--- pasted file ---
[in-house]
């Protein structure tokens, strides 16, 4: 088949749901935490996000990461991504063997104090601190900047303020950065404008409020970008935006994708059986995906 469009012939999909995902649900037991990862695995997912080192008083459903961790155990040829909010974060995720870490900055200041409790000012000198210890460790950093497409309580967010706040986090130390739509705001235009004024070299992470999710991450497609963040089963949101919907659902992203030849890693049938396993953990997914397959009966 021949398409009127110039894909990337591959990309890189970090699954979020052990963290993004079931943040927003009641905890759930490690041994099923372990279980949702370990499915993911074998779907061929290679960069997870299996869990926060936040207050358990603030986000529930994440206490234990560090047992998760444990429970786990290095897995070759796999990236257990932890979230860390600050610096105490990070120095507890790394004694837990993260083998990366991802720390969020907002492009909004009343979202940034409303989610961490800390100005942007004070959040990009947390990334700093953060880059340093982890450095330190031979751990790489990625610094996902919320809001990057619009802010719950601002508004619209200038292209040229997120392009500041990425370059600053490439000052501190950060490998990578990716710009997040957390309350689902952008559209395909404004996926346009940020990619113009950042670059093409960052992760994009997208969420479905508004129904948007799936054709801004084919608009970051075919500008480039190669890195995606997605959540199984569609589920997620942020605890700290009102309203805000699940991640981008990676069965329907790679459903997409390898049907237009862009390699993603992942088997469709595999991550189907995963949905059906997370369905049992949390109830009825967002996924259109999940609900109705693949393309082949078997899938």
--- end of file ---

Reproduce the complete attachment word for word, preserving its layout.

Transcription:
[in-house]
């Protein structure tokens, strides 16, 4: 088949749901935490996000990461991504063997104090601190900047303020950065404008409020970008935006994708059986995906 469009012939999909995902649900037991990862695995997912080192008083459903961790155990040829909010974060995720870490900055200041409790000012000198210890460790950093497409309580967010706040986090130390739509705001235009004024070299992470999710991450497609963040089963949101919907659902992203030849890693049938396993953990997914397959009966 021949398409009127110039894909990337591959990309890189970090699954979020052990963290993004079931943040927003009641905890759930490690041994099923372990279980949702370990499915993911074998779907061929290679960069997870299996869990926060936040207050358990603030986000529930994440206490234990560090047992998760444990429970786990290095897995070759796999990236257990932890979230860390600050610096105490990070120095507890790394004694837990993260083998990366991802720390969020907002492009909004009343979202940034409303989610961490800390100005942007004070959040990009947390990334700093953060880059340093982890450095330190031979751990790489990625610094996902919320809001990057619009802010719950601002508004619209200038292209040229997120392009500041990425370059600053490439000052501190950060490998990578990716710009997040957390309350689902952008559209395909404004996926346009940020990619113009950042670059093409960052992760994009997208969420479905508004129904948007799936054709801004084919608009970051075919500008480039190669890195995606997605959540199984569609589920997620942020605890700290009102309203805000699940991640981008990676069965329907790679459903997409390898049907237009862009390699993603992942088997469709595999991550189907995963949905059906997370369905049992949390109830009825967002996924259109999940609900109705693949393309082949078997899938």